We can’t make a final count of candidates and primaries yet; the Secretary of State’s office still needs to process petitions that slid through her door at 4:59:59 yesterday, and some petitions may still trickle in over the coming days by registered mail. (And note: while vomitous Republican Neal Tapio submitted 2,521 signatures last Thursday and said he had a few hundred more coming Monday, Secretary Krebs still hasn’t placed him on the ballot. Call that your morning hope biscuit.) However, as of this breakfast’s count, Republicans have fielded candidates for 96 out of 105 Legislative seats, while Democrats have recruited 80.
By current posted filings, Democrats have four House primaries and one* Senate primary. Republicans have eight primaries for each chamber.
In 2016, Republicans had 91 Legislative candidates on the general election ballot. Democrats had 81.
In all general elections from 2000 on, Republicans have filled an average of 94.7 Legislative slots on the general election ballot. Democrats have averaged 75.7.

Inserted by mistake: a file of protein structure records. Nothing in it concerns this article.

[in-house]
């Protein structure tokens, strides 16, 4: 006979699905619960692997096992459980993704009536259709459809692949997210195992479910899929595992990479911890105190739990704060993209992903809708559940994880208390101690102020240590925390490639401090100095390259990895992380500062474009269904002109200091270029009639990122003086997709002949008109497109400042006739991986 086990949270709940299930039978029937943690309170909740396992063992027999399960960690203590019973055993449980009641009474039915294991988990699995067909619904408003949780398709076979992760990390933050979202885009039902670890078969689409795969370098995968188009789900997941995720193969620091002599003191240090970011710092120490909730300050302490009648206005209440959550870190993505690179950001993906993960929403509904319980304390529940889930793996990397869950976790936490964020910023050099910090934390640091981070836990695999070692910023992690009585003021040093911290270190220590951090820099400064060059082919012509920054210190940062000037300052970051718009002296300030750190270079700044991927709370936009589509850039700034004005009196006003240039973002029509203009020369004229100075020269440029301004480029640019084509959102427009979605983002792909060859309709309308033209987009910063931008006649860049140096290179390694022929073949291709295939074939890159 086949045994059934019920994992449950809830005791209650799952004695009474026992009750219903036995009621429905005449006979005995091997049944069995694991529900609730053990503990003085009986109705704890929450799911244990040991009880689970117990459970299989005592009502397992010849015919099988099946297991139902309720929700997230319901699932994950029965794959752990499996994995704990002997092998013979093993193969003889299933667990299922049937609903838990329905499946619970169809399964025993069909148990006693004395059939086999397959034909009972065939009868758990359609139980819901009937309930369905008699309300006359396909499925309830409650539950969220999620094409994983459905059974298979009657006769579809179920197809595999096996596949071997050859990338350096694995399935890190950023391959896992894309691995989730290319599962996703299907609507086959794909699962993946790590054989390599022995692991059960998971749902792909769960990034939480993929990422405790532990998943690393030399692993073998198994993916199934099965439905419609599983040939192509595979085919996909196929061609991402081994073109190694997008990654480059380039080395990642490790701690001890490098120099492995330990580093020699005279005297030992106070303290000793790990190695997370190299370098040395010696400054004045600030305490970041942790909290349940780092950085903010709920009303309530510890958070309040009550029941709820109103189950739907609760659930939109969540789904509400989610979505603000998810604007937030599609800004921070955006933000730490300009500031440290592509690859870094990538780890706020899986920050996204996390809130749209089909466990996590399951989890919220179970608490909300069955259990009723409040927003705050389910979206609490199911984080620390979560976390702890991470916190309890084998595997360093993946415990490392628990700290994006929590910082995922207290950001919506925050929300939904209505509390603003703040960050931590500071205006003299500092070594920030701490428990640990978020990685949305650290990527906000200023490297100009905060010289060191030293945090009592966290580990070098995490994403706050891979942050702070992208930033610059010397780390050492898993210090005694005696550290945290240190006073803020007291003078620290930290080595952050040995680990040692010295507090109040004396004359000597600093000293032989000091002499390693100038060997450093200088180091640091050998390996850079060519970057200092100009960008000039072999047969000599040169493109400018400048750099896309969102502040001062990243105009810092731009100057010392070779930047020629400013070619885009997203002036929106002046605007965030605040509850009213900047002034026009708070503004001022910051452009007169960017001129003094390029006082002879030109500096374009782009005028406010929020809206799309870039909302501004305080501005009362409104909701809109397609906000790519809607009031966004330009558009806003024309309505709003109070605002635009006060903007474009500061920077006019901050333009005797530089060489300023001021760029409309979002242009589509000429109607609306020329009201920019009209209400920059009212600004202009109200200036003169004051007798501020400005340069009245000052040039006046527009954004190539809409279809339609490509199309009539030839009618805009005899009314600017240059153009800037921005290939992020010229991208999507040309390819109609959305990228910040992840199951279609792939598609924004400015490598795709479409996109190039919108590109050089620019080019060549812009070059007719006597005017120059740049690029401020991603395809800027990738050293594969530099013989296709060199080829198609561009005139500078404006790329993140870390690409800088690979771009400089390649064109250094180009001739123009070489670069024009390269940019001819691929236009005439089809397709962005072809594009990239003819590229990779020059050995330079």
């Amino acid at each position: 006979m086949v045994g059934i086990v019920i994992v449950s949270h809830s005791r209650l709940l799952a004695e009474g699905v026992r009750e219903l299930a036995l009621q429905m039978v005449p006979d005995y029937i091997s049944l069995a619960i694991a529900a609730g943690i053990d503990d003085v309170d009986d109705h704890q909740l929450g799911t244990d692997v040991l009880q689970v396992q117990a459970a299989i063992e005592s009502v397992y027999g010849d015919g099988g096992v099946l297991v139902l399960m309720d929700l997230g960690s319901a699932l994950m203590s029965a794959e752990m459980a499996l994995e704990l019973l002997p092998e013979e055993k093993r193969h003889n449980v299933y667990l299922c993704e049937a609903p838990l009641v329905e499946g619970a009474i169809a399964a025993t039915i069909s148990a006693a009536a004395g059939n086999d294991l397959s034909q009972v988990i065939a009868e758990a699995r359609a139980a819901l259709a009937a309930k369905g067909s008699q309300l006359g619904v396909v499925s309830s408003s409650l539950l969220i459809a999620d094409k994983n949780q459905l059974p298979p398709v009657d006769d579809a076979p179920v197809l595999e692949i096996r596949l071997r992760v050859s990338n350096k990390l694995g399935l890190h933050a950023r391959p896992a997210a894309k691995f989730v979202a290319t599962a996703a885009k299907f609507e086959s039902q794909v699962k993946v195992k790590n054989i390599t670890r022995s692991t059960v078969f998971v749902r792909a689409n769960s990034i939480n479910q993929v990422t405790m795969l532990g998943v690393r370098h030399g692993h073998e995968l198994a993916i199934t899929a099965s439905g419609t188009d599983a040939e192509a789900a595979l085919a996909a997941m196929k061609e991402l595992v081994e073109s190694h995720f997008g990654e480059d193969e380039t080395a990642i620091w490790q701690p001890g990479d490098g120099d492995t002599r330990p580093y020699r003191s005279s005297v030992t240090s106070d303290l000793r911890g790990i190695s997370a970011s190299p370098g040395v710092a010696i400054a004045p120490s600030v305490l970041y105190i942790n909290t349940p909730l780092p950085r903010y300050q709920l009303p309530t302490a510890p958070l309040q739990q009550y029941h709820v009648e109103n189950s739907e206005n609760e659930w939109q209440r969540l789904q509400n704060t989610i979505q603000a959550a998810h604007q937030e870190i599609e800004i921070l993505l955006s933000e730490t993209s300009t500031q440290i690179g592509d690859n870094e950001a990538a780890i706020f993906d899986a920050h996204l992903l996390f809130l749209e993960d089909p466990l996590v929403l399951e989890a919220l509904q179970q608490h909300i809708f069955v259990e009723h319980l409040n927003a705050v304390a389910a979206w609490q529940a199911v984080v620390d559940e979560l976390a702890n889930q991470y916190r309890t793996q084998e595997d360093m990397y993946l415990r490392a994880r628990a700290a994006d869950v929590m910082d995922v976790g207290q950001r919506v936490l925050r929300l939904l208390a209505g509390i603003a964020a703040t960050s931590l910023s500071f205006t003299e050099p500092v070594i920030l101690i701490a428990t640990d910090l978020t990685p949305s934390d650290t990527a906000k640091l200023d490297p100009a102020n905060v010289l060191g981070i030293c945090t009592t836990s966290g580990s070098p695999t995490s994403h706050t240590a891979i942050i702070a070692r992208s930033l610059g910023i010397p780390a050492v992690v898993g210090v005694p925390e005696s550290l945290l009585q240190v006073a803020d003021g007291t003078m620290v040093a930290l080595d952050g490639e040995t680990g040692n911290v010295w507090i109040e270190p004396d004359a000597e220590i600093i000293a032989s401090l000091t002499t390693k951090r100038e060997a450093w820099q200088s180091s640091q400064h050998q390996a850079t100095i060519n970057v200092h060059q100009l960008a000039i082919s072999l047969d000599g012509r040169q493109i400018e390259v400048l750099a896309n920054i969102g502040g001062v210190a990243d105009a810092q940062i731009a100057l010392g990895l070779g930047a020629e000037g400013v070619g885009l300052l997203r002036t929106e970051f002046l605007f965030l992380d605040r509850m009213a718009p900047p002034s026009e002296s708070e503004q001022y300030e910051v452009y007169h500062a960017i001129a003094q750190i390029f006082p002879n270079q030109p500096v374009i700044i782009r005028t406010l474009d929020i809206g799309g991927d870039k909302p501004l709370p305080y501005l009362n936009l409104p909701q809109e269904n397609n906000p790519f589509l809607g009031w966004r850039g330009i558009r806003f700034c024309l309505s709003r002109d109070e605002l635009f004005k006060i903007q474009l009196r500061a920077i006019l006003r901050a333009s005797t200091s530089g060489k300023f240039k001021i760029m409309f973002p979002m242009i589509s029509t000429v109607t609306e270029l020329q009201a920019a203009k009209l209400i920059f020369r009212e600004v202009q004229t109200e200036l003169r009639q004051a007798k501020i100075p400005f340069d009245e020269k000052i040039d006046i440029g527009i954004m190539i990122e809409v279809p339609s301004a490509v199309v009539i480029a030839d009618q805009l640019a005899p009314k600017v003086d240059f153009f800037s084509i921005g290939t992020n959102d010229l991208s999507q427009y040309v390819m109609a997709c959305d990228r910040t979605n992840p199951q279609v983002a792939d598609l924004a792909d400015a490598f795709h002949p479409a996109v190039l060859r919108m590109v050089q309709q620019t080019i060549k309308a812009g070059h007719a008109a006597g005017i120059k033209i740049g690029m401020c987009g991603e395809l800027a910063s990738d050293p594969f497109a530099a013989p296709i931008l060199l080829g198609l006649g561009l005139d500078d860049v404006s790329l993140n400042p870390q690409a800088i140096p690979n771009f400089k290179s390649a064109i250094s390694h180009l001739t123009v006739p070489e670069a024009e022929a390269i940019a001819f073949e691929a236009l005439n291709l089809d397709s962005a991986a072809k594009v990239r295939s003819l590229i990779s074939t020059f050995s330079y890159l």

Over the last nine cycles, the best year for candidate recruitment was 2008, when Republicans fielded 102 and Democrats fielded 101.
In the first five elections of the 2000s, Republicans brought more than 100 candidates to the Legislative dance.
In those first five elections of the 2000s, Republicans averaged 101.6 candidates, while Democrats averaged 81.4. Averages for the last four elections have slipped to 91.8 for Republicans and 74.0 for Democrats. That’s a 10% slide for Republicans and a 9% slide for Democrats.
I’ll update these figures once we have final counts for this year.
Correction 16:36 CDT: My pivot table counted two Democratic Senate candidates in District 34, but visual inspection shows that the candidates’ list includes the Democratic candidate, Zach VanWyk, twice. There is thus only one Democratic Senate primary, in District 1, at this time.